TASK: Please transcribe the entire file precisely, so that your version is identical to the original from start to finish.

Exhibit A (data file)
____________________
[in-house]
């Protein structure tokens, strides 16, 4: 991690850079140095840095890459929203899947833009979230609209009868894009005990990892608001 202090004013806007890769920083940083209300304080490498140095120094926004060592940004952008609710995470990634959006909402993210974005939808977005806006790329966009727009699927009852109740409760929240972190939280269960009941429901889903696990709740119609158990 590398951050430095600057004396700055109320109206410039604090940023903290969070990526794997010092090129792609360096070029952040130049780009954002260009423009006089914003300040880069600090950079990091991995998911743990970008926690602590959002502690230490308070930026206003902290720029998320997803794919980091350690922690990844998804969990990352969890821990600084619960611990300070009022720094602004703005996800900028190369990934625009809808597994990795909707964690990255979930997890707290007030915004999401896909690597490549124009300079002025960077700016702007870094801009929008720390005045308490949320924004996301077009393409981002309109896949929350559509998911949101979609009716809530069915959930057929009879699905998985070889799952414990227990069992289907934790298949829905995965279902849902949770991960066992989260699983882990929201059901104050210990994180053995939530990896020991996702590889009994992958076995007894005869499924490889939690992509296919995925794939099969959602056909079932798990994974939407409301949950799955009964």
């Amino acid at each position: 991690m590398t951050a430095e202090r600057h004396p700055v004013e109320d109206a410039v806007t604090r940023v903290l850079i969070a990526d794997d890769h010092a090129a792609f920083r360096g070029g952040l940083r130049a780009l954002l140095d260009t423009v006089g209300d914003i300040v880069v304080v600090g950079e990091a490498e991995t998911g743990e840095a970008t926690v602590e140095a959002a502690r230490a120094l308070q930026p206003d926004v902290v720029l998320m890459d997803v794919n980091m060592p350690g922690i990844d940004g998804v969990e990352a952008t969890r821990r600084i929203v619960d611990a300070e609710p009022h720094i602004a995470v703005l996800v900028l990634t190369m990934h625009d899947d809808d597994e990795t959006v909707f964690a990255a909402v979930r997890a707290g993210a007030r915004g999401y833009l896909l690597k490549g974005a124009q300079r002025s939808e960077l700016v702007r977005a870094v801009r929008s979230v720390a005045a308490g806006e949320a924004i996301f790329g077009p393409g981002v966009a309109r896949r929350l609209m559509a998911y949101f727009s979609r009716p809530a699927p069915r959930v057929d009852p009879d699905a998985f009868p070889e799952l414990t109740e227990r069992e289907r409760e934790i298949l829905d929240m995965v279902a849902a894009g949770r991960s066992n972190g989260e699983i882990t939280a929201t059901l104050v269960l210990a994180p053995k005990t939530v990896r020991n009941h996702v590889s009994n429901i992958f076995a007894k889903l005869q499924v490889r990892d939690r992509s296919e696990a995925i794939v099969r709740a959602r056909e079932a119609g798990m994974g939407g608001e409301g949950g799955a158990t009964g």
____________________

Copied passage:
[in-house]
């Protein structure tokens, strides 16, 4: 991690850079140095840095890459929203899947833009979230609209009868894009005990990892608001 202090004013806007890769920083940083209300304080490498140095120094926004060592940004952008609710995470990634959006909402993210974005939808977005806006790329966009727009699927009852109740409760929240972190939280269960009941429901889903696990709740119609158990 590398951050430095600057004396700055109320109206410039604090940023903290969070990526794997010092090129792609360096070029952040130049780009954002260009423009006089914003300040880069600090950079990091991995998911743990970008926690602590959002502690230490308070930026206003902290720029998320997803794919980091350690922690990844998804969990990352969890821990600084619960611990300070009022720094602004703005996800900028190369990934625009809808597994990795909707964690990255979930997890707290007030915004999401896909690597490549124009300079002025960077700016702007870094801009929008720390005045308490949320924004996301077009393409981002309109896949929350559509998911949101979609009716809530069915959930057929009879699905998985070889799952414990227990069992289907934790298949829905995965279902849902949770991960066992989260699983882990929201059901104050210990994180053995939530990896020991996702590889009994992958076995007894005869499924490889939690992509296919995925794939099969959602056909079932798990994974939407409301949950799955009964």
């Amino acid at each position: 991690m590398t951050a430095e202090r600057h004396p700055v004013e109320d109206a410039v806007t604090r940023v903290l850079i969070a990526d794997d890769h010092a090129a792609f920083r360096g070029g952040l940083r130049a780009l954002l140095d260009t423009v006089g209300d914003i300040v880069v304080v600090g950079e990091a490498e991995t998911g743990e840095a970008t926690v602590e140095a959002a502690r230490a120094l308070q930026p206003d926004v902290v720029l998320m890459d997803v794919n980091m060592p350690g922690i990844d940004g998804v969990e990352a952008t969890r821990r600084i929203v619960d611990a300070e609710p009022h720094i602004a995470v703005l996800v900028l990634t190369m990934h625009d899947d809808d597994e990795t959006v909707f964690a990255a909402v979930r997890a707290g993210a007030r915004g999401y833009l896909l690597k490549g974005a124009q300079r002025s939808e960077l700016v702007r977005a870094v801009r929008s979230v720390a005045a308490g806006e949320a924004i996301f790329g077009p393409g981002v966009a309109r896949r929350l609209m559509a998911y949101f727009s979609r009716p809530a699927p069915r959930v057929d009852p009879d699905a998985f009868p070889e799952l414990t109740e227990r069992e289907r409760e934790i298949l829905d929240m995965v279902a849902a894009g949770r991960s066992n972190g989260e699983i882990t939280a929201t059901l104050v269960l210990a994180p053995k005990t939530v990896r020991n009941h996702v590889s009994n429901i992958f076995a007894k889903l005869q499924v490889r990892d939690r992509s296919e696990a995925i794939v099969r709740a959602r056909e079932a119609g798990m994974g939407g608001e409301g949950g799955a158990t009964g």